Origins and history of sport nutrition
This is an excerpt from Fundamentals of Sport and Exercise Nutrition by Marie Dunford.
At the 1904 Olympics held in St. Louis, Thomas Hicks won the gold medal in the marathon. The race was run in temperatures near 32 °C (89.6 °F), and there were only two places along the route for water. At the 30-kilometer mark (18.6 miles), he asked for water but received a wet sponge to suck on and the white of an egg. A few kilometers later, nearing collapse, he received two eggs, a sip of brandy, and a small dose of strychnine (erroneously thought to be a stimulant and later used as a rat poison). Over the final 2 kilometers that included two hills, he was given two more eggs and two more shots of brandy, purportedly one for each hill. He finished the race but was unable to receive his trophy because he was in medical distress. So much for the prevailing advice on sport nutrition at the time!
Sport nutrition, which can also be called exercise nutrition, is the application of nutrition principles for the purpose of improving training, recovery, and performance. Exercise nutrition is a logical name for this discipline because it also reflects the close relationship between the academic fields of exercise physiology and nutrition. However, the field is much more commonly called sport nutrition. Sports are competitive physical activities, although the term is being expanded to include other competitions (interestingly, poker tournaments are now being covered in the sports section of some newspapers). Although exercise nutrition is perhaps a better term, sport nutrition is likely to remain the most widely used term and is used throughout this book.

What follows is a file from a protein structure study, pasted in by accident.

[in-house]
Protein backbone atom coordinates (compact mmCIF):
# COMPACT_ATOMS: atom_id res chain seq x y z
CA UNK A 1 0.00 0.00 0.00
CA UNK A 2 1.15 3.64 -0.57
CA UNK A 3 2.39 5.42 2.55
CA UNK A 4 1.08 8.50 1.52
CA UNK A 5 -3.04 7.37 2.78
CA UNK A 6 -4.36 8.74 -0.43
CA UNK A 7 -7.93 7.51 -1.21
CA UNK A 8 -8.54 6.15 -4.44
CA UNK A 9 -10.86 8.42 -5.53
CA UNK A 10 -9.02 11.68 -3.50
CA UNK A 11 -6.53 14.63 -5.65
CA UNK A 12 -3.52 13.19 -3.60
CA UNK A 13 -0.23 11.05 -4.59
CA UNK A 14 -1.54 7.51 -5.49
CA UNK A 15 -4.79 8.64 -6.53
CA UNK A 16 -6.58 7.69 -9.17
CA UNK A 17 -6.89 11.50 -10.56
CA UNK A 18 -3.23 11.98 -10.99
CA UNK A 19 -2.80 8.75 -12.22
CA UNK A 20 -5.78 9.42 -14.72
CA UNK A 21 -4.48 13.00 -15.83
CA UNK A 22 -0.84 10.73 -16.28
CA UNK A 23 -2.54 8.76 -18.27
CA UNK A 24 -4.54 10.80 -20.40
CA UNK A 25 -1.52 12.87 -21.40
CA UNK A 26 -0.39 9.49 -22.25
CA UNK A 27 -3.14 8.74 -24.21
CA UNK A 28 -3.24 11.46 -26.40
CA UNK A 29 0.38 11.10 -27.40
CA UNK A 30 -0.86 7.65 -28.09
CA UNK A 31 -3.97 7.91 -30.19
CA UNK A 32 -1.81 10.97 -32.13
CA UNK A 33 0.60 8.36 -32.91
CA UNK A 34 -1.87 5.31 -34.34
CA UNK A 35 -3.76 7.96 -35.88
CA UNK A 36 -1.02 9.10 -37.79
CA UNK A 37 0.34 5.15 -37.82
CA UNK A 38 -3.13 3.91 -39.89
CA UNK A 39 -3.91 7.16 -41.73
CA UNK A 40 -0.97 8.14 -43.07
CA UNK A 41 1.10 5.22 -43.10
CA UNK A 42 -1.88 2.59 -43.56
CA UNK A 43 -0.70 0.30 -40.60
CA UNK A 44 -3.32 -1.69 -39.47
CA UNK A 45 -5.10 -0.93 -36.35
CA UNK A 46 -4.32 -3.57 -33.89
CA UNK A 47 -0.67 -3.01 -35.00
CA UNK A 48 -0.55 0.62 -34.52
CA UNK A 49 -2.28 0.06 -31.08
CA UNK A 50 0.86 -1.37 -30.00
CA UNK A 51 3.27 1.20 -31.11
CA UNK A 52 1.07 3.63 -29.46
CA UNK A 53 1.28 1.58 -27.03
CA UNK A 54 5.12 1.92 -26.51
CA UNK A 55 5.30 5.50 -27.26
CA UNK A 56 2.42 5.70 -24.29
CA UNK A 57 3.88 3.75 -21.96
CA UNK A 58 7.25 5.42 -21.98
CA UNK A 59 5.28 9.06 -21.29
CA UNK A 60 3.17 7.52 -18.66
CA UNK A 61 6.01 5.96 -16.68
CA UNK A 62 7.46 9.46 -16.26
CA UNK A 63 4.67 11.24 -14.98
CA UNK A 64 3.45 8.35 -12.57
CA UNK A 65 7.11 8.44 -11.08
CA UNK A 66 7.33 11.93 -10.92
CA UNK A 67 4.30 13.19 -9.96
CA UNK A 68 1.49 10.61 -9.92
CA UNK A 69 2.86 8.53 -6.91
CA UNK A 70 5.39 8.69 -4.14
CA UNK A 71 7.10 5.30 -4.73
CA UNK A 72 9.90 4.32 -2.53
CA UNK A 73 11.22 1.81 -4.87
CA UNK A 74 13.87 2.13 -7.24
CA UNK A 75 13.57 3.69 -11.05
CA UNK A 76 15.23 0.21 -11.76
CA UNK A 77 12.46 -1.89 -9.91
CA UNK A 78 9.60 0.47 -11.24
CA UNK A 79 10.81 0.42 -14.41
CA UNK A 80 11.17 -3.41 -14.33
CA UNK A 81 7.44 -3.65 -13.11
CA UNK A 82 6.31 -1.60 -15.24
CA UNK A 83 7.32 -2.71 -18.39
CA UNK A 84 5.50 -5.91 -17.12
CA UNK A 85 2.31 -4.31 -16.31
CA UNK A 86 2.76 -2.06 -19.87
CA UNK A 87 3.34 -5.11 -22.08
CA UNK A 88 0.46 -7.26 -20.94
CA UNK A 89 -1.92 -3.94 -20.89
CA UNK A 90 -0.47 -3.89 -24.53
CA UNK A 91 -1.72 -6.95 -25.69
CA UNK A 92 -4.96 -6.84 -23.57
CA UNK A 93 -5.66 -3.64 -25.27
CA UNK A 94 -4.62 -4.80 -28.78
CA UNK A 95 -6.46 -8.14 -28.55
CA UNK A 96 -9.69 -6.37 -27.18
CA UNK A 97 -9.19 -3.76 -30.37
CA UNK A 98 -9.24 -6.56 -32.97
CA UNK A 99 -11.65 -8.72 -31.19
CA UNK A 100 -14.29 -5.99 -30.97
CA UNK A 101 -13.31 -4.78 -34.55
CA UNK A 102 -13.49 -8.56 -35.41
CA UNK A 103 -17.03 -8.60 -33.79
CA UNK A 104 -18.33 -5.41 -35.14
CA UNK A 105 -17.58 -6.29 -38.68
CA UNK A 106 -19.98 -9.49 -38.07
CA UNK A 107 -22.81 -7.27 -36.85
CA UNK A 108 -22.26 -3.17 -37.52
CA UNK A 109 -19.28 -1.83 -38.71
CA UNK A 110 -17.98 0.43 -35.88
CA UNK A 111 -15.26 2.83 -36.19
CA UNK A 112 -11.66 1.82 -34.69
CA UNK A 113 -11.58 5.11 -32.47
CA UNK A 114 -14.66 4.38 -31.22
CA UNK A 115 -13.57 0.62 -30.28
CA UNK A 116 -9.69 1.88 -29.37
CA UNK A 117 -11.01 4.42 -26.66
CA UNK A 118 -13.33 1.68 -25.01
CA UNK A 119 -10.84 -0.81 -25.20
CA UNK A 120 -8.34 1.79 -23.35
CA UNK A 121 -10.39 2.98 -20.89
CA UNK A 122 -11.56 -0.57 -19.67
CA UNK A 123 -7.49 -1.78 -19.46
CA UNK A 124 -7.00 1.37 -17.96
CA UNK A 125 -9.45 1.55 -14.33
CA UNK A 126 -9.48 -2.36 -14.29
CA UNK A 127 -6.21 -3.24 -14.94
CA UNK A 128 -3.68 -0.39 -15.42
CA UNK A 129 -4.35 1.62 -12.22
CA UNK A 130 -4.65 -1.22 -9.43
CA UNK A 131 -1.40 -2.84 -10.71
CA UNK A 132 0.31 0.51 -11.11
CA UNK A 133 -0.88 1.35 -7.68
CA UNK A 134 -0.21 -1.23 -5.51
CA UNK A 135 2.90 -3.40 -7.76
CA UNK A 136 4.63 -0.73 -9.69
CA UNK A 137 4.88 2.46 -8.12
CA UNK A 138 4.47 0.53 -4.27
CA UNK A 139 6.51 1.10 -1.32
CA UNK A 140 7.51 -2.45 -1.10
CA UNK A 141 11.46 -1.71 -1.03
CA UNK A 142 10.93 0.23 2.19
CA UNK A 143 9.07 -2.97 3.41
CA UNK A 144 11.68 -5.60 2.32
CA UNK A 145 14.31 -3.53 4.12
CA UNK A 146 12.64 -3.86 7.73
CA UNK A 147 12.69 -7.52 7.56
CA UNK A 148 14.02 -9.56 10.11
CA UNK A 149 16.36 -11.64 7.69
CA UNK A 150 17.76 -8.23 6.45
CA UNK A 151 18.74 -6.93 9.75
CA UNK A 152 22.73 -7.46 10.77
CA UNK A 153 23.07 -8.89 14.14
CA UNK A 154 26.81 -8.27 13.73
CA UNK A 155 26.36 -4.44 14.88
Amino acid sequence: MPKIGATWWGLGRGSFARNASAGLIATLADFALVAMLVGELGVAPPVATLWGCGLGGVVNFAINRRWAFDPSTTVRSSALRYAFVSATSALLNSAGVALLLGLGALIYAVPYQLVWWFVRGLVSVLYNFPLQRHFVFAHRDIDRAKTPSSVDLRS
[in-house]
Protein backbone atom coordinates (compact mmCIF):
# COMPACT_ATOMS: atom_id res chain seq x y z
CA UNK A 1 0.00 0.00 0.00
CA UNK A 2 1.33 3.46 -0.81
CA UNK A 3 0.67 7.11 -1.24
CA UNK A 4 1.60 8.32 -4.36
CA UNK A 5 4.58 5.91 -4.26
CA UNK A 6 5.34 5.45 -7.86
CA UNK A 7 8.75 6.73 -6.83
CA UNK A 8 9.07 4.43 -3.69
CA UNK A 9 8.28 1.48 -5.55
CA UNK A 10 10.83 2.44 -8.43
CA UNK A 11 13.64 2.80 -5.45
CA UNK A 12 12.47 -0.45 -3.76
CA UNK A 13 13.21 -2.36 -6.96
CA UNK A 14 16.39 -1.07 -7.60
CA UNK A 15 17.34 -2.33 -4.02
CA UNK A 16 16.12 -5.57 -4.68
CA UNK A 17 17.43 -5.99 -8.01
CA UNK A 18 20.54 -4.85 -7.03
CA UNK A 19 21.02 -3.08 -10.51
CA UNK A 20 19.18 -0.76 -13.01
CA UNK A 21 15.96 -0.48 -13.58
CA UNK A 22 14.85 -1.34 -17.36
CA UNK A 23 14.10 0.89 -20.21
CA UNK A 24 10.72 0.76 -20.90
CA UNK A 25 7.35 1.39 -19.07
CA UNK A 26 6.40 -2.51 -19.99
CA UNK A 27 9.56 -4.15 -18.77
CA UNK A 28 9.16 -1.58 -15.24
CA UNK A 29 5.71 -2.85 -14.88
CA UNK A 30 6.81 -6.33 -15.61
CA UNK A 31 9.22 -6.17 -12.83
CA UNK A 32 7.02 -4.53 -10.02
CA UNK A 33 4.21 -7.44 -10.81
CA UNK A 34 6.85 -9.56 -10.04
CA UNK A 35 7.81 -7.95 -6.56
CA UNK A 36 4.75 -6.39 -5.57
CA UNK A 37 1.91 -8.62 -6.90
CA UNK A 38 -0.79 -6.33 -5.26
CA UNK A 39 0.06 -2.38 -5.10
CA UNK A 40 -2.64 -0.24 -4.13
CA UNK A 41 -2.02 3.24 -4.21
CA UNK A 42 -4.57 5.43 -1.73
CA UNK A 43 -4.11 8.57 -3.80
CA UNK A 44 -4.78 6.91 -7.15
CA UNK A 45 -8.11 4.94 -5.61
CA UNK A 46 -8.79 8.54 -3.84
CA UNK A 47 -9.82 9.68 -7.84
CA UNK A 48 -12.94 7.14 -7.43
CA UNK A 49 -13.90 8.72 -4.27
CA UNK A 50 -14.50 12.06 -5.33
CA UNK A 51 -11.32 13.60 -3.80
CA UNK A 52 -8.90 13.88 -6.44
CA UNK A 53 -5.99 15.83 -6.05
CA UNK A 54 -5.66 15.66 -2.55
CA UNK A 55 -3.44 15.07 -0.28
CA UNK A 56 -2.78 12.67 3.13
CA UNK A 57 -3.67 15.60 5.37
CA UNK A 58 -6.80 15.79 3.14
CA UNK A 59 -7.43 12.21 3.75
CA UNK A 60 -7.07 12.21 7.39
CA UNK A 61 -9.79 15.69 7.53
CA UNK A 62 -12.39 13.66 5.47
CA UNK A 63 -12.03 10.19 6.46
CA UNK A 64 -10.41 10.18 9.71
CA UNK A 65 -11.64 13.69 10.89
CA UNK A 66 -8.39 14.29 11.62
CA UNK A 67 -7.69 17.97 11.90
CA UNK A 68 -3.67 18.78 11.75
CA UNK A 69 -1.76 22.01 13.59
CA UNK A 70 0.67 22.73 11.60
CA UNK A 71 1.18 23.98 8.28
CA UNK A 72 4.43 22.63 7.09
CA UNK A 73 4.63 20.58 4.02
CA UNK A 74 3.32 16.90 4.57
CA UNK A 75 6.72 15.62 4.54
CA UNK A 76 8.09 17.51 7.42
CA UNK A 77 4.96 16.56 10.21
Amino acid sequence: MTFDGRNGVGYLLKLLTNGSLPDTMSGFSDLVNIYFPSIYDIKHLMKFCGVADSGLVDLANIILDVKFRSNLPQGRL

Origins and History of Sport Nutrition